As for the inevitable criticism, that this movie, like its predecessor, takes liberty with historical accuracy, Blanchett aggress that like good drama, this movie is a fusion of fictionalised history, historical fantasy, and the exploration of a legend. “In the end, when you only have a couple of hours to tell an incredibly dense period of history, by the process of selection, you’re automatically telescoping the events, and saying, ‘This event has more significance to the one that’s been omitted.’ Therefore, it’s never going to be like reading the letters, court documents, or Alison Weir’s biography of Elizabeth, because it’s not the same experience. But then, going to see a film shouldn’t because you are being told a fable, and one through the eyes of that director.” Blanchett argues that her Elizabeth “has a contemporary quality and I think like all good stories, it’s able to sort of connect to the current collective unconscious, what we’re all thinking about, and what it means to be female now as much as what it means to be female then.”

Through her decade plus career, Blanchett has gone out of her way to remain a character actor, rather than an extension of some well defined persona. Blanchett maintains that her job is keeping performances as grounded in reality as possible, no matter how iconic the character. The actress says she achieves this by “hopefully, a rich set of life experiences that I’m able to draw on. But at the same time, I’m not at all interested in playing myself or imposing my own value system onto a character. It’s like having conversations continually with like-minded people, in that you get a very skewed perception of the way the world works. So I like having conversations with characters who can convey different ways to me about very different sets of experiences.” Blanchett flits effortlessly from the small to the enormous, and her appearance in the new Indiana Jones film extends to the other Hollywood extreme. While Blanchett remains tight-lipped about her role in next year’s most eagerly anticipated action film, she does smilingly muse on being part of Hollywood history, as the girl from Melbourne, who dreamed of acting, is destined to become a part of Hollywood folklore. “: It’s such a well-oiled iconic franchise, and one in which I grew up. On the first day of shooting, it was extremely surreal, as I was watching the monitor as Steven set up the frame, and I knew the iconography of the frame. I knew the trucks, I knew the layout, I knew the way these things were lit, but yet when I was meant to enter the frame, it was a real moment. So it’s been fantastic, so much fun and my boys have had an absolute ball.”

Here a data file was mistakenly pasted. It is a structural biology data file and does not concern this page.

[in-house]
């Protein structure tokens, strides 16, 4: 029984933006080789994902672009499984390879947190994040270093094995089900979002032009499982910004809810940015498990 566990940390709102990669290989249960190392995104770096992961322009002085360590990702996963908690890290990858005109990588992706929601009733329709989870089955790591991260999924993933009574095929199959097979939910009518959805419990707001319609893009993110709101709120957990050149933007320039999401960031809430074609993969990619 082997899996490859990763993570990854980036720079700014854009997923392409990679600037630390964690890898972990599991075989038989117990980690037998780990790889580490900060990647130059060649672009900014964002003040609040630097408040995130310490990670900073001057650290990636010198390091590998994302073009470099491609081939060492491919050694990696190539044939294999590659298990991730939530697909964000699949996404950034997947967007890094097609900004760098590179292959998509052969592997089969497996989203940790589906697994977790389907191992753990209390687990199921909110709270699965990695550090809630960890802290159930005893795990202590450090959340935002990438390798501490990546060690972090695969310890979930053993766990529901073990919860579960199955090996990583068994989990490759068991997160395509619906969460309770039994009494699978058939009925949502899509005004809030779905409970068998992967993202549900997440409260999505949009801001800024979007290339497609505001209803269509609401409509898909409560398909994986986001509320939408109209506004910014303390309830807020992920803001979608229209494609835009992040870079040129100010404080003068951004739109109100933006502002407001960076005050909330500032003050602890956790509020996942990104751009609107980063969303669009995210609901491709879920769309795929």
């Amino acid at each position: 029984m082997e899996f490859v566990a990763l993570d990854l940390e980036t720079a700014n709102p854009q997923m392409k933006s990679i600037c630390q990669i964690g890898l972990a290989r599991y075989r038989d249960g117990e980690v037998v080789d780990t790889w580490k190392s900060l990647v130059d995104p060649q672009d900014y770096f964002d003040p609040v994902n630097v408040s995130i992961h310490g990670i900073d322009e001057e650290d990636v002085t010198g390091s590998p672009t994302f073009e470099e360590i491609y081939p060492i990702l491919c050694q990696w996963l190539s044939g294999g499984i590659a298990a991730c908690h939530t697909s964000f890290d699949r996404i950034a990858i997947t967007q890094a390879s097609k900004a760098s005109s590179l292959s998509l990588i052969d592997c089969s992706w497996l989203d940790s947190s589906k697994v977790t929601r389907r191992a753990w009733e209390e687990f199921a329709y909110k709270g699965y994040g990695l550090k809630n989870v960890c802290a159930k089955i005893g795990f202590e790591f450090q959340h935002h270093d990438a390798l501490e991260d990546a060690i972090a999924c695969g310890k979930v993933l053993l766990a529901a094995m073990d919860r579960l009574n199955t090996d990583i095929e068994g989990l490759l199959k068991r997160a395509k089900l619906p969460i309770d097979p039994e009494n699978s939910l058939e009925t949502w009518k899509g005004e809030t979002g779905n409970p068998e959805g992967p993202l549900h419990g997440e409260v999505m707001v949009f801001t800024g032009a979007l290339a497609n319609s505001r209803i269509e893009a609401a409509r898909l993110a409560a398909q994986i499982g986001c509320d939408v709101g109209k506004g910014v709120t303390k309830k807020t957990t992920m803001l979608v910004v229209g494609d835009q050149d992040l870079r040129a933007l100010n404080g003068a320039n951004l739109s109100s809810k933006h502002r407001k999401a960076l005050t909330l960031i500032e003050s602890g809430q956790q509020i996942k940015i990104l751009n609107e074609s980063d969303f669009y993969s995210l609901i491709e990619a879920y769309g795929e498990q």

Blanchett has quite the balancing act: wife, mother and now co-artistic director of the Sydney Theatre Company with her husband, Andrew Upton. “We officially take over as co-artistic directors on the first of January. I mean, things have begun. Andrew’s been there all year as an artistic associate, and I’ve been coming and going. Obviously it takes a long time, and there’s some deep time projects which we’ve begun to set up already. We caretake Robyn Nevin’s season next year, so officially, we don’t actually start until January the 1st.”

Cate Blanchett is doing it all, it seems, and is only too much aware of her evolution as an actor since it began for her a decade ago. “We all evolve as human beings; that’s all part of life, isn’t it?”

Paul Fischer is originally from Australia. Now he is an interviewer and film critic living in Hollywood.